Factor VII is a heat- and storage-stable material, present in serum and in plasma and participating in the extrinsic pathway of coagulation, acting with factor III to activate factor X. Deficiency, either hereditary or acquired (vitamin k deficiency), leads to hemorrhagic tendency. Called also proconvertin and serum prothrombin conversion accelerator (SPCA). Factor VIII is a relatively storage-labile material that participates in the intrinsic pathway of coagulation, acting as a cofactor in the activation of factor X. Deficiency, an X-linked recessive trait, results in hemophilia a (classical hemophilia). Called also antihemophilic factor (AHF) and antihemophilic globulin (AHG). Factor IX is a relatively storage-stable substance involved in the intrinsic pathway of coagulation, acting to activate factor X. Deficiency of this factor results in a hemorrhagic syndrome called hemophilia b (or Christmas disease), which is similar to classical hemophilia A. It is treated with purified preparations of the factor, derived from human plasma or recombinant, or with factor IX complex. Called also plasma thromboplastin component (PTC) and antihemophilic factor B.

Factor X is a heat-labile material with some storage stability, which is involved in both intrinsic and extrinsic pathways of coagulation, uniting them to begin the common pathway. Once activated, it complexes with calcium, phospholipid, and activated factor V to form prothrombinase, which cleaves and activates prothrombin to thrombin. Called also Stuart or Stuart-Prower factor. Factor XI is a stable factor involved in the intrinsic pathway of coagulation, activating factor IX. Deficiency results in hemophilia c. Called also plasma thromboplastin antecedent (PTA) and antihemophilic factor C. Factor XII is a stable factor activated by contact with glass or other foreign substances, which initiates coagulation through the intrinsic pathway by activating factor XI; called also Hageman factor. Factor XIII is a factor that polymerizes fibrin monomers, enabling fibrin to form a firm blood clot. Deficiency causes a clinical hemorrhagic diathesis. Called also fibrin-stabilizing factor.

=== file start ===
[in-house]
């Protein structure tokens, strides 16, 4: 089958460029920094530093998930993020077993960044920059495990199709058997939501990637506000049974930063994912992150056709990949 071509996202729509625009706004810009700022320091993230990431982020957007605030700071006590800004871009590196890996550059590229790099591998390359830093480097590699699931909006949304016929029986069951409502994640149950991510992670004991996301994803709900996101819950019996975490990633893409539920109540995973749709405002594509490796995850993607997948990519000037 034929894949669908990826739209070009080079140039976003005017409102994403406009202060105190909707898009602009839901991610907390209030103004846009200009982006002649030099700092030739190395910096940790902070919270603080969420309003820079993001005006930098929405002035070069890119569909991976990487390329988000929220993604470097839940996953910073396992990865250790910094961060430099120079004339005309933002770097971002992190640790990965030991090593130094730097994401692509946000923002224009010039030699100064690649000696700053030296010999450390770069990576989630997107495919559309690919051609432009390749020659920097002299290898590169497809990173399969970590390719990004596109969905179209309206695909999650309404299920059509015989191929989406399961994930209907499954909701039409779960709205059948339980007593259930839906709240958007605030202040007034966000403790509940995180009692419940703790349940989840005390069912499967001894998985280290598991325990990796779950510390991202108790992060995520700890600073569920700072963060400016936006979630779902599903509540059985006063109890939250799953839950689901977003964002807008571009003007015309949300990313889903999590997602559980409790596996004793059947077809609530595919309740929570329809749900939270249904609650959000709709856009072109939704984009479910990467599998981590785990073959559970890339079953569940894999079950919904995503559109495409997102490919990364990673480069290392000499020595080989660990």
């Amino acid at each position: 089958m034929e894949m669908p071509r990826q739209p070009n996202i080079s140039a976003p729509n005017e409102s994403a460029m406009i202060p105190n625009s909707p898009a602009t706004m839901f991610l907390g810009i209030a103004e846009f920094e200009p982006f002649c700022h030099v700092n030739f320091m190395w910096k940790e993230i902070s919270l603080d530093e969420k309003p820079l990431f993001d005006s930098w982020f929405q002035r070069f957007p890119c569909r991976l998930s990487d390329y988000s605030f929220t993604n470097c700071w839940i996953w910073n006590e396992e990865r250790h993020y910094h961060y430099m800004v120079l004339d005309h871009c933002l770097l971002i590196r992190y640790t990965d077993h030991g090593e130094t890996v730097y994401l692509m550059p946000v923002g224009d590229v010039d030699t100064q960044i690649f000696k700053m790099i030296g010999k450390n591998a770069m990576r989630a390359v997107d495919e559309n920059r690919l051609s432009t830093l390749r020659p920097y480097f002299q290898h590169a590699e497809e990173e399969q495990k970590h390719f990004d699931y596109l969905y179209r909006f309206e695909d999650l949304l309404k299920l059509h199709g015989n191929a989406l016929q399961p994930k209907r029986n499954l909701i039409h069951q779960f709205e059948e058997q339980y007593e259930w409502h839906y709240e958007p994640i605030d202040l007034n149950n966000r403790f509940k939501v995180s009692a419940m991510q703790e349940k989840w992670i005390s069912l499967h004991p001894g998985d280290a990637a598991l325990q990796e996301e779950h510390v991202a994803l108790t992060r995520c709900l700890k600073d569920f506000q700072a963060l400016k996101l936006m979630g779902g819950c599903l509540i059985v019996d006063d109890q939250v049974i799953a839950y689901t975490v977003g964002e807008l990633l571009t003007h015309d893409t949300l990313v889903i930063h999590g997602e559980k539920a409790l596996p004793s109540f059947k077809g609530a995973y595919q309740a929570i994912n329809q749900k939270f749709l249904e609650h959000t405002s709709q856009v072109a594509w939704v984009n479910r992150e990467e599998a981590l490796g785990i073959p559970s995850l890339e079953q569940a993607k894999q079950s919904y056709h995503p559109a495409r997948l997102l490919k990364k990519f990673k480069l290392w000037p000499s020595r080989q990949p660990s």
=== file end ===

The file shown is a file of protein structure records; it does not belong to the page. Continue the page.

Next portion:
co·ag·u·la·tion

(kō'ag-yū-lā'shŭn),
1. Clotting; the process of changing from a liquid to a solid, said especially of blood (that is, blood coagulation). In vertebrates, blood coagulation is a result of cascade regulation from fibrin.